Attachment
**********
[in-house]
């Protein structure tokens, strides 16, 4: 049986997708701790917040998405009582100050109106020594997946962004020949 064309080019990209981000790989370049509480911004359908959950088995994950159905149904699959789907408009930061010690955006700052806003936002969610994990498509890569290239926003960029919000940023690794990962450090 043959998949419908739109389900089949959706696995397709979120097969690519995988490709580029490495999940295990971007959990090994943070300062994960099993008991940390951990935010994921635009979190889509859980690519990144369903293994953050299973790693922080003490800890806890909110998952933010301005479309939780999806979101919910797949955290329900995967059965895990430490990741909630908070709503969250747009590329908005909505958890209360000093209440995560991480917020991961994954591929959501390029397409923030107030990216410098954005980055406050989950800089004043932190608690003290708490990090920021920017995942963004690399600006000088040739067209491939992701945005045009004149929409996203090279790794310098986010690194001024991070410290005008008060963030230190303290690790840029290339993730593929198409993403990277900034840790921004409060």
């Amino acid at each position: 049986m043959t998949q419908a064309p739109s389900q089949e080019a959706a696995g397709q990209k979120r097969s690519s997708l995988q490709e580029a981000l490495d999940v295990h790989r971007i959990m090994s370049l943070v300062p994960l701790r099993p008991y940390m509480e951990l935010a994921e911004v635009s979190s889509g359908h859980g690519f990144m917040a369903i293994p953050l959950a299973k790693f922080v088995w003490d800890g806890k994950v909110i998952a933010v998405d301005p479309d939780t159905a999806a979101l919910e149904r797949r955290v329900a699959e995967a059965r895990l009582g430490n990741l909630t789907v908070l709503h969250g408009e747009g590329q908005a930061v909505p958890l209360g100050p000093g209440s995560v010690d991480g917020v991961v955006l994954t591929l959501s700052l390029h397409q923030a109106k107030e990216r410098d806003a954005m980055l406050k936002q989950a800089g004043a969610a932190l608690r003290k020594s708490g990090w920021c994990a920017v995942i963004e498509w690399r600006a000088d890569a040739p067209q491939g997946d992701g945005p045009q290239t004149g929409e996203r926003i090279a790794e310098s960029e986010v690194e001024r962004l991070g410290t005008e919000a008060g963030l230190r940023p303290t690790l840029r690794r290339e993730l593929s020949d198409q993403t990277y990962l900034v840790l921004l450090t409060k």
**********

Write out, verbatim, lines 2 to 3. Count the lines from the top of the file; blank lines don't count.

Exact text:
């Protein structure tokens, strides 16, 4: 049986997708701790917040998405009582100050109106020594997946962004020949 064309080019990209981000790989370049509480911004359908959950088995994950159905149904699959789907408009930061010690955006700052806003936002969610994990498509890569290239926003960029919000940023690794990962450090 043959998949419908739109389900089949959706696995397709979120097969690519995988490709580029490495999940295990971007959990090994943070300062994960099993008991940390951990935010994921635009979190889509859980690519990144369903293994953050299973790693922080003490800890806890909110998952933010301005479309939780999806979101919910797949955290329900995967059965895990430490990741909630908070709503969250747009590329908005909505958890209360000093209440995560991480917020991961994954591929959501390029397409923030107030990216410098954005980055406050989950800089004043932190608690003290708490990090920021920017995942963004690399600006000088040739067209491939992701945005045009004149929409996203090279790794310098986010690194001024991070410290005008008060963030230190303290690790840029290339993730593929198409993403990277900034840790921004409060």
């Amino acid at each position: 049986m043959t998949q419908a064309p739109s389900q089949e080019a959706a696995g397709q990209k979120r097969s690519s997708l995988q490709e580029a981000l490495d999940v295990h790989r971007i959990m090994s370049l943070v300062p994960l701790r099993p008991y940390m509480e951990l935010a994921e911004v635009s979190s889509g359908h859980g690519f990144m917040a369903i293994p953050l959950a299973k790693f922080v088995w003490d800890g806890k994950v909110i998952a933010v998405d301005p479309d939780t159905a999806a979101l919910e149904r797949r955290v329900a699959e995967a059965r895990l009582g430490n990741l909630t789907v908070l709503h969250g408009e747009g590329q908005a930061v909505p958890l209360g100050p000093g209440s995560v010690d991480g917020v991961v955006l994954t591929l959501s700052l390029h397409q923030a109106k107030e990216r410098d806003a954005m980055l406050k936002q989950a800089g004043a969610a932190l608690r003290k020594s708490g990090w920021c994990a920017v995942i963004e498509w690399r600006a000088d890569a040739p067209q491939g997946d992701g945005p045009q290239t004149g929409e996203r926003i090279a790794e310098s960029e986010v690194e001024r962004l991070g410290t005008e919000a008060g963030l230190r940023p303290t690790l840029r690794r290339e993730l593929s020949d198409q993403t990277y990962l900034v840790l921004l450090t409060k």